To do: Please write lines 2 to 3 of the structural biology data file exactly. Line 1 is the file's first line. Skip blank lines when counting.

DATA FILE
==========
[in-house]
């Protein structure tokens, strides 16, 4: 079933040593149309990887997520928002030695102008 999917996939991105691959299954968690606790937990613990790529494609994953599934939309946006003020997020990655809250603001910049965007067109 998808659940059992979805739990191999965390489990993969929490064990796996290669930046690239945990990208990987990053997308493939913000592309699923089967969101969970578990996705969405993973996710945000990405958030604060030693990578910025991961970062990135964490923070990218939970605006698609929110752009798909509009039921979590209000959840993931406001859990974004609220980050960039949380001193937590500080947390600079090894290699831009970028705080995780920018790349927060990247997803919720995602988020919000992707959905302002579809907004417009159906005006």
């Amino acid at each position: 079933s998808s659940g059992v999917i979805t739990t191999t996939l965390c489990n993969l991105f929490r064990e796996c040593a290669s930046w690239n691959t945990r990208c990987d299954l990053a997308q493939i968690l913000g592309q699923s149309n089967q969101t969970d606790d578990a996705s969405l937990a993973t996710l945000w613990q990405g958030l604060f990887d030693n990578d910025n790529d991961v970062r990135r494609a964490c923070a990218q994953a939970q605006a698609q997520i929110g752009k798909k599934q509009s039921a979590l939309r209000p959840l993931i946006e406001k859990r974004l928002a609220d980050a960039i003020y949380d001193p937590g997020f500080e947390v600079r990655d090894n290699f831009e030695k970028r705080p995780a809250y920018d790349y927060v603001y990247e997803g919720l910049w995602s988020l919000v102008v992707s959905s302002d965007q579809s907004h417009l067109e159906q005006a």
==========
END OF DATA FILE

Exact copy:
């Protein structure tokens, strides 16, 4: 079933040593149309990887997520928002030695102008 999917996939991105691959299954968690606790937990613990790529494609994953599934939309946006003020997020990655809250603001910049965007067109 998808659940059992979805739990191999965390489990993969929490064990796996290669930046690239945990990208990987990053997308493939913000592309699923089967969101969970578990996705969405993973996710945000990405958030604060030693990578910025991961970062990135964490923070990218939970605006698609929110752009798909509009039921979590209000959840993931406001859990974004609220980050960039949380001193937590500080947390600079090894290699831009970028705080995780920018790349927060990247997803919720995602988020919000992707959905302002579809907004417009159906005006």
């Amino acid at each position: 079933s998808s659940g059992v999917i979805t739990t191999t996939l965390c489990n993969l991105f929490r064990e796996c040593a290669s930046w690239n691959t945990r990208c990987d299954l990053a997308q493939i968690l913000g592309q699923s149309n089967q969101t969970d606790d578990a996705s969405l937990a993973t996710l945000w613990q990405g958030l604060f990887d030693n990578d910025n790529d991961v970062r990135r494609a964490c923070a990218q994953a939970q605006a698609q997520i929110g752009k798909k599934q509009s039921a979590l939309r209000p959840l993931i946006e406001k859990r974004l928002a609220d980050a960039i003020y949380d001193p937590g997020f500080e947390v600079r990655d090894n290699f831009e030695k970028r705080p995780a809250y920018d790349y927060v603001y990247e997803g919720l910049w995602s988020l919000v102008v992707s959905s302002d965007q579809s907004h417009l067109e159906q005006a």